The Bachura Scandal and other stories and sketches
Translated from the Czech by Alan Menhennet
Jaroslav Hašek was a humorist and satirist of a rare order long before he wrote his celebrated novel The Good Soldier Švejk (1921–3). This selection of 32 pre-1914 stories of Prague life – most of them translated into English for the first time – revels in the twisted logic of politics and bureaucracy in the Czech capital which was also an Austrian provincial city.
The sad fate of an idealistic mission to protect the morals of country girls arriving in Prague for the first time; an Austrian returning from abroad, where his left kidney has been replaced by a pig’s, in serious trouble with Customs because the importation of pigs has become illegal; a Prague barber, in full flow against the Turks, the Serbs, the Hungarians, the Eyeties, who is over-enthusiastic with his razor… With unabashed relish, Hašek documents the Disorder Principle in life.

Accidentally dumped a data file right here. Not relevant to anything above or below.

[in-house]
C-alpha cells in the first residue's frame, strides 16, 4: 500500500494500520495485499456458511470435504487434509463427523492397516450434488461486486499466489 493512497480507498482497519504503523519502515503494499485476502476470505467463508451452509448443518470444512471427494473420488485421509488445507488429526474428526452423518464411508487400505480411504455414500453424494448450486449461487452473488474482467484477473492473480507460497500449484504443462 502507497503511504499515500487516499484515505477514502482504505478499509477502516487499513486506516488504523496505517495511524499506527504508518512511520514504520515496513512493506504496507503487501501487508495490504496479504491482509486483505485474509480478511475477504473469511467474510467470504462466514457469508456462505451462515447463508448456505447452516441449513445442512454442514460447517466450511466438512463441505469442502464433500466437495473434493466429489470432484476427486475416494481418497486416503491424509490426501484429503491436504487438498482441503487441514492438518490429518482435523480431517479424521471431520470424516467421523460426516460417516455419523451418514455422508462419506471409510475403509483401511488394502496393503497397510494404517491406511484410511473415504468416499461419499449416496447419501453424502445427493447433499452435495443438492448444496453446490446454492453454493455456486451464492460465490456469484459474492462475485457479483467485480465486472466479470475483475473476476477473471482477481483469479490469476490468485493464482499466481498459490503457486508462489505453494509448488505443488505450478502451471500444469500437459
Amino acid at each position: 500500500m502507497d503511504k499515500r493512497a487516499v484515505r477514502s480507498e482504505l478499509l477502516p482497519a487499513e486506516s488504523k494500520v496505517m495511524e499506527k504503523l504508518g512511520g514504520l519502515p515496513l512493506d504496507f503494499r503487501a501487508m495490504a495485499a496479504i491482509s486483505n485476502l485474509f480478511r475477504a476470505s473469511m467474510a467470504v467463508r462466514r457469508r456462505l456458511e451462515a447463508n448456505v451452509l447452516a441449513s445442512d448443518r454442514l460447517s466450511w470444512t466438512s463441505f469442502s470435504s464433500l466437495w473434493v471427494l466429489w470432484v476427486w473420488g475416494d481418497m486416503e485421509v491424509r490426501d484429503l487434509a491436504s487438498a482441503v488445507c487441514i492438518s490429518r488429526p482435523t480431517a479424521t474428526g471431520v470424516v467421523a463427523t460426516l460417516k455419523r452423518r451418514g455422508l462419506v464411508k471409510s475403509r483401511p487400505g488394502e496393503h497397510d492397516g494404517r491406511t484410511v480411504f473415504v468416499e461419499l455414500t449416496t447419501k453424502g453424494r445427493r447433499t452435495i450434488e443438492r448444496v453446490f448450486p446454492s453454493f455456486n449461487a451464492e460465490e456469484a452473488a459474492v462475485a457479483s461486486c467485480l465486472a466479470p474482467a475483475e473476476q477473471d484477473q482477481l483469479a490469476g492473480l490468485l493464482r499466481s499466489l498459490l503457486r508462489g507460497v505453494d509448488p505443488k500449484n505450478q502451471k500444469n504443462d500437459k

‘These stories are very readable and offer a good cosmic insight into many aspects of Austrian (and Bohemian, Hungarian and Bosnian) bureaucracy, alcoholism and general human folly.’ – David Short, Slovo
‘In these animated translations Hašek emerges as a prankster who carries his “what if” musings to absurdist heights.’ – Fran Handman, New York Times
‘Many of these stories have a fine satirical edge.’ – Colin Johnson, Yorkshire Post
JAROSLAV HAŠEK was born in Prague in 1883. After being sacked by a bank for being absent without leave and dismissed from the editorship of an animal magazine for making a special offer of a pair of werewolves, he became involved with the anarchist movement and led a bohemian life, writing comic short stories and sketches for newspapers. In 1911 he stood unsuccessfully in a Prague election for a party proposing the nationalisation of concierges and ‘rehabilitation’ of animals. Called up in 1915, Hašek was taken prisoner by the Russians, released and allowed to join the Czech Legion, from which he deserted in 1917 to join the Bolsheviks, whose firm discipline held his drinking in check for a time. Returning to the new Czech Republic in 1920 with, bigamously, a Russian wife, his health undermined by alcohol and suffering from depression, he lived in the Bohemian-Moravian highlands working on his masterpiece The Good Soldier Švejk, left unfinished at his death.